Migrants, mostly from Venezuela, sit in foldable chairs on the day that U.S. President Joe Biden and first lady Jill Biden visit El Paso, in El Paso, Texas, U.S., January 8, 2023. REUTERS/Jose Luis Gonzalez

Migrant children play in the street on the day that U.S. President Joe Biden and first lady Jill Biden visit El Paso, in El Paso, Texas, U.S., January 8, 2023. REUTERS/Jose Luis Gonzalez

Santiago, an 8-year-old migrant boy from Colombia who is traveling with his family and seeking asylum in the United States, carries a Spider-Man doll as he tries to cross a barbed wire that was placed by the Texas National Guard on the border between the United States and Mexico with the purpose of reinforcing border security and inhibiting the crossing of migrants into the United States, seen from Ciudad Juarez, Mexico January 7, 2023. REUTERS/Jose Luis Gonzalez

Migrants, mostly from Venezuela, are reflected on a bus on the day that U.S. President Joe Biden and first lady Jill Biden visit El Paso, in El Paso, Texas, U.S., January 8, 2023. REUTERS/Jose Luis Gonzalez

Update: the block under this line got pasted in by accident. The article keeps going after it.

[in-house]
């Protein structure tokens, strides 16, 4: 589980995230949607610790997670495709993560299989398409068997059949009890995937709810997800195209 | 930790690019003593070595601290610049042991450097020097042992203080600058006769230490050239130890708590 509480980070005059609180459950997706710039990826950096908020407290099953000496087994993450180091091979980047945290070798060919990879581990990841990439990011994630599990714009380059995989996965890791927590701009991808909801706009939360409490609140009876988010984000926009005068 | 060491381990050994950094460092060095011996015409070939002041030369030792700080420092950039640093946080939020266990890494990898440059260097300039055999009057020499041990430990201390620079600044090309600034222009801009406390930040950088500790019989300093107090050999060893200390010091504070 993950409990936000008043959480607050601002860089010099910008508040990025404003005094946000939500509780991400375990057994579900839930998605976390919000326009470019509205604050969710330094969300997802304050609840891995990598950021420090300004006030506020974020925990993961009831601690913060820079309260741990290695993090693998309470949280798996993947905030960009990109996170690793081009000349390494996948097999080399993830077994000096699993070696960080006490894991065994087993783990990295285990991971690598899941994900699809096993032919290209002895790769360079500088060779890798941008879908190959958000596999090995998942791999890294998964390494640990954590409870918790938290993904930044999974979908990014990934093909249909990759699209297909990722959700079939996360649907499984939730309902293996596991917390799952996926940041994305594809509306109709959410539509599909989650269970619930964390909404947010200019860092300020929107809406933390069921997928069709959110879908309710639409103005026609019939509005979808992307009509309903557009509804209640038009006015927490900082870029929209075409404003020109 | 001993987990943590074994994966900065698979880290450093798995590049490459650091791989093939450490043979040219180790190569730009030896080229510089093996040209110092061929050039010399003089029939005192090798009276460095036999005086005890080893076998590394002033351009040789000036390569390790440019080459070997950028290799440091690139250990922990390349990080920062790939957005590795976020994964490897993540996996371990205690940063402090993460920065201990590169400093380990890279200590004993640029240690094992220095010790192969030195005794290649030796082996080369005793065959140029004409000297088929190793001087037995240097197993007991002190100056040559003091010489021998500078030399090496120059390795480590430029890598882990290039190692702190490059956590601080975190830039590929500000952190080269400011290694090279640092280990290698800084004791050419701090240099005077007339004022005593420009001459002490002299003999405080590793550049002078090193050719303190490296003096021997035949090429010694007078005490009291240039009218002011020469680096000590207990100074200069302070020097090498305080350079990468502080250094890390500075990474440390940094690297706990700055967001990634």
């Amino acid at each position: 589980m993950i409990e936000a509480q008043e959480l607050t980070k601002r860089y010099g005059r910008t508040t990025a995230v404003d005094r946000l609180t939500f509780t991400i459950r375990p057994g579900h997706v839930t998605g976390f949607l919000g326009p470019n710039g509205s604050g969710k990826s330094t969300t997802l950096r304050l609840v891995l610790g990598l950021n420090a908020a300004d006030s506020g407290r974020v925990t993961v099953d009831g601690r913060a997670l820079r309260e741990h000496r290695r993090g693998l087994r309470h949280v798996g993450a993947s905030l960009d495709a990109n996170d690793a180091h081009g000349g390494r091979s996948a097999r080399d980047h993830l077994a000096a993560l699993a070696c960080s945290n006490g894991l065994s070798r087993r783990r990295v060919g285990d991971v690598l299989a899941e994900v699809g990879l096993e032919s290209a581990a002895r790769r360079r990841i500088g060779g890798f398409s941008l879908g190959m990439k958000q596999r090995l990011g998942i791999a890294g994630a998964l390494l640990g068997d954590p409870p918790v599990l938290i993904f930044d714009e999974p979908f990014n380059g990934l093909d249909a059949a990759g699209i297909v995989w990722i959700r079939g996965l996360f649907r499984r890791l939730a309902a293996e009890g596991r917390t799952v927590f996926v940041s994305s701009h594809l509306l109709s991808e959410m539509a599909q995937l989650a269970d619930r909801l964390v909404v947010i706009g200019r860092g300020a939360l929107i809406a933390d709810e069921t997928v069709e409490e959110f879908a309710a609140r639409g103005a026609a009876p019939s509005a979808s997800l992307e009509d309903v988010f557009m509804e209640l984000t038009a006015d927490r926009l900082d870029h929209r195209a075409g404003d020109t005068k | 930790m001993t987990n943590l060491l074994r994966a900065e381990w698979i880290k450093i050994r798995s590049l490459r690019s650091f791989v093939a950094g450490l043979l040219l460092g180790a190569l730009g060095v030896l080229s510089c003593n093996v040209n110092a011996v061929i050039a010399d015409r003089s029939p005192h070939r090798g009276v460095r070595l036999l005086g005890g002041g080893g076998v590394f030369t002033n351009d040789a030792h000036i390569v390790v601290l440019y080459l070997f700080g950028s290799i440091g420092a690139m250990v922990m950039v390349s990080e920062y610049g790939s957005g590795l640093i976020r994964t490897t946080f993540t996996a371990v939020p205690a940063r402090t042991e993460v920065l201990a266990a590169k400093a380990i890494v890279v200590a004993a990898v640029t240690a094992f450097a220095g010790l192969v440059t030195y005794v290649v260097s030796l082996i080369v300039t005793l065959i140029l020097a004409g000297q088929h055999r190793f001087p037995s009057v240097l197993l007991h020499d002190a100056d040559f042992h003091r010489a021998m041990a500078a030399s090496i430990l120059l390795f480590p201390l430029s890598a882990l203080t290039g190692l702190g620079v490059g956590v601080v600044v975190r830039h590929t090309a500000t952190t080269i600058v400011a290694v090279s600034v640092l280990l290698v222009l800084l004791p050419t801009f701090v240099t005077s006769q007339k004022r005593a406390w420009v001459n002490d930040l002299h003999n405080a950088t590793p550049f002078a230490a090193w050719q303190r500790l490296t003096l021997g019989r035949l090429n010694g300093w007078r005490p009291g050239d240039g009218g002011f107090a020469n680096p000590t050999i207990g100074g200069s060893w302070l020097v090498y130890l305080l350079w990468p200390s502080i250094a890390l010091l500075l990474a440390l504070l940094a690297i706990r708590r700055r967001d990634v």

Migrants, mostly from Venezuela, rest in a bus on the day that U.S. President Joe Biden and first lady Jill Biden visit El Paso, in El Paso, Texas, U.S., January 8, 2023. REUTERS/Jose Luis Gonzalez

Santiago, an 8-year-old migrant boy from Colombia who is traveling with his family and seeking asylum in the United States, watches his 8-year-old sister Gabriela as she tries to cross a barbed wire that was placed by the Texas National Guard at the border between the United States and Mexico with the purpose of reinforcing border security and inhibiting the crossing of migrants into the United States, seen from Ciudad Juarez, Mexico January 7, 2023. REUTERS/Jose Luis Gonzalez

Migrants, mostly from Venezuela, rest in a bus on the day that U.S. President Joe Biden and first lady Jill Biden visit El Paso, in El Paso, Texas, U.S., January 8, 2023. REUTERS/Jose Luis Gonzalez

Migrants from Honduras rest on the day that U.S. President Joe Biden and first lady Jill Biden visit El Paso, in El Paso, Texas, U.S., January 8, 2023. REUTERS/Jose Luis Gonzalez

Asylum-seeking migrants stand by a barbed wire fence as members of the Texas National Guard stand guard on the banks of the Rio Bravo river, the border between the United States and Mexico, with the purpose of reinforcing border security and inhibiting the crossing of migrants to the United States, seen from Ciudad Juarez, Mexico January 7, 2023. REUTERS/Jose Luis Gonzalez

Employees of the National Institute of Migration (INM) of Mexico stand at the border between Mexico and the United States, in Ciudad Juarez, Mexico January 7, 2023. REUTERS/Jose Luis Gonzalez